Cloud computing has been advancing in recent years as a powerful and flexible business computing platform for companies of all sizes, and it is increasingly becoming a platform for the database as well. Companies are seeking to leverage the flexibility of the cloud for their database using resources such as the Top 10 Cloud Hosting report. Databases can experience dramatic load expansions and contractions in very short time periods, making the cloud a logical resource. What’s important to consider from the buyer’s perspective is whether the database has been optimized for a cloud infrastructure or merely an on-premise database sitting in the cloud.
So what is the difference between a database that sits in the cloud versus a cloud database? It is simple: If your database can’t scale horizontally, in a dynamic fashion, you have a database that is sitting in the cloud, not a cloud database. The ability to add additional compute resources (including servers) as the demand on the database increases and to subsequently release those resources when the demand diminishes is what makes a database a cloud database.
So what does this mean for relational databases? Relational databases are the most commonly used data store for Web and IT applications. In fact, all relevant data indicates their usage is on the rise. The decades of R&D that have gone into relational database technology have centered on the ability to scale vertically and not scale horizontally. Many argue that relational databases are not a match for the cloud because they are built on a model where the entire database resides on a single host. This would suggest that as more enterprises pursue cloud computing, the use of relational databases would shrink. That’s not been the case.
We are now seeing a new class of databases that are part of a database revolution around cloud computing. Specific examples include NoSQL solutions such as MongoDB and Hadoop. These databases are built from the ground up to scale horizontally. They are a complete departure from the relational model. There is certainly room for NoSQL solutions where data ingestion and storage volumes are extremely large. However, in addition to this database revolution that is NoSQL, there is a database evolution also taking place. Traditional relational database are adding features that enable them to scale horizontally in dynamic fashion. As is often the case in the technology industry, I believe that the evolutionary approach will be more prevalent than the revolutionary approach. More specifically, we are going to see far more evolved relational databases deployed in the cloud than NoSQL solutions.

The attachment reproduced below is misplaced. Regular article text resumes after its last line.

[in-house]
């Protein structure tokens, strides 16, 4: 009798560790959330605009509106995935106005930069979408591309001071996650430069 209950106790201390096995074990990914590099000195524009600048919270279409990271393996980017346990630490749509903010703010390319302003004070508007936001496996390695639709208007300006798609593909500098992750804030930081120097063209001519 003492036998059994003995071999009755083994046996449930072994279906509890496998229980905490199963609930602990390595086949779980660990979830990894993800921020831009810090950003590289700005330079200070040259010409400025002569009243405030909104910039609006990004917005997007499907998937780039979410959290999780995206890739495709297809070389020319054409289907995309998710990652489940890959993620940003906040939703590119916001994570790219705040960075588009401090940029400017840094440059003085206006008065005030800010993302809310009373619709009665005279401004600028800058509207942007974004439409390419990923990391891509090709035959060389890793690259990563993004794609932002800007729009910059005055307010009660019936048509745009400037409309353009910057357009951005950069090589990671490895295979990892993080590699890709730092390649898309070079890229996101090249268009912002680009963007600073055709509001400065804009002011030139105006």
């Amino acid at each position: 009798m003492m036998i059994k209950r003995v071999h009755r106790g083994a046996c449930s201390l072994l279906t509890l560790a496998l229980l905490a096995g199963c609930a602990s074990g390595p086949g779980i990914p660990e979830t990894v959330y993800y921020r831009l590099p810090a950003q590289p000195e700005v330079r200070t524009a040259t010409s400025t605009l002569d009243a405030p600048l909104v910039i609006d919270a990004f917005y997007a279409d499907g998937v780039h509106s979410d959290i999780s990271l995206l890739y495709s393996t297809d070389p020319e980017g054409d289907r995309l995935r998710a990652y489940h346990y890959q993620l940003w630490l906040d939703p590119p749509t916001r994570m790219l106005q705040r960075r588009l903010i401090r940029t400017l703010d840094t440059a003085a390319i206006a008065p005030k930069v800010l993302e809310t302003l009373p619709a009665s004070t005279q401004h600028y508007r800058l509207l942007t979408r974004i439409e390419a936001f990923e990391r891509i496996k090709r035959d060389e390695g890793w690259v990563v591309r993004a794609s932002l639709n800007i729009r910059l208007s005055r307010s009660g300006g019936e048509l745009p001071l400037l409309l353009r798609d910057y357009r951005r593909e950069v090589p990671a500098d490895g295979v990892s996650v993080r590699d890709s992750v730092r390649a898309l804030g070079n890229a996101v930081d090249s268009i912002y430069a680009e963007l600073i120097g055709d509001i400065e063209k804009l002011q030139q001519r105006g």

Let’s look at the top benefits you should be realizing from a relational database that is truly optimized for a cloud infrastructure:
With a cloud database optimized to take advantage automatically of the additional resources when needed, companies can ride out dramatic fluctuations in processing demand without a drop in quality of service or an emergency for the database administrator. Further, companies don’t have to maintain expensive hardware full-time just to accommodate periodic spikes in traffic.
Cloud database pricing runs the gamut: from free versions to pay-as-go to monthly subscriptions. IT budgets these days are tight and need to take costs into account. The traditional database licensing model, which most large database vendors use, prohibits users from fully taking advantage of running a database in the cloud.
A large upfront licensing fee coupled with a hefty annual maintenance fee and periodic audits does not fit well with the cloud paradigm. Cloud computing brings the promise of a pay as you go and pay for what you use model. Many database licensing models do not allow for this. Hence, their business terms makes them cloud unfriendly.
The cloud is supposed to make things easier, and help more individuals in the enterprise take control of their applications. Tasks like starting up a new database cluster and configuring it for load balancing used to be the domain of the database administrator (DBA).
Cloud databases can feature tools that make setting up and managing the databases easier for a wider range of individuals within an organization. As a result, organizations do not need to spend as much time fine-tuning their database and can focus on other matters.
For most database vendors, the cloud has only meant a new delivery channel for the standard on-premise version of their products. That poses significant challenges and risks for end users trying to take advantage of cloud computing – many are unable to benefit from the real utility of the cloud because of limitations of the underlying database. But when built and optimized for a cloud deployment, a cloud database provides on-demand scalability and elasticity. In addition, a cloud database will limit users cost to what they actually use.
Postgres Plus Cloud Database for example, an enterprise-class database can be used to handle large workloads, has been optimized to take advantage what the cloud promises. It provides on-demand horizontal scaling, easy provisioning and is optimized take advantage of each unique cloud environment it is deployed in. An example of such an optimization is using Amazon’s snapshotting technology for lighting fast backups when deployed in the Amazon Web Services environment. When considering a cloud database, look for a solution that delivers the benefits of the cloud, not just a database in the cloud.
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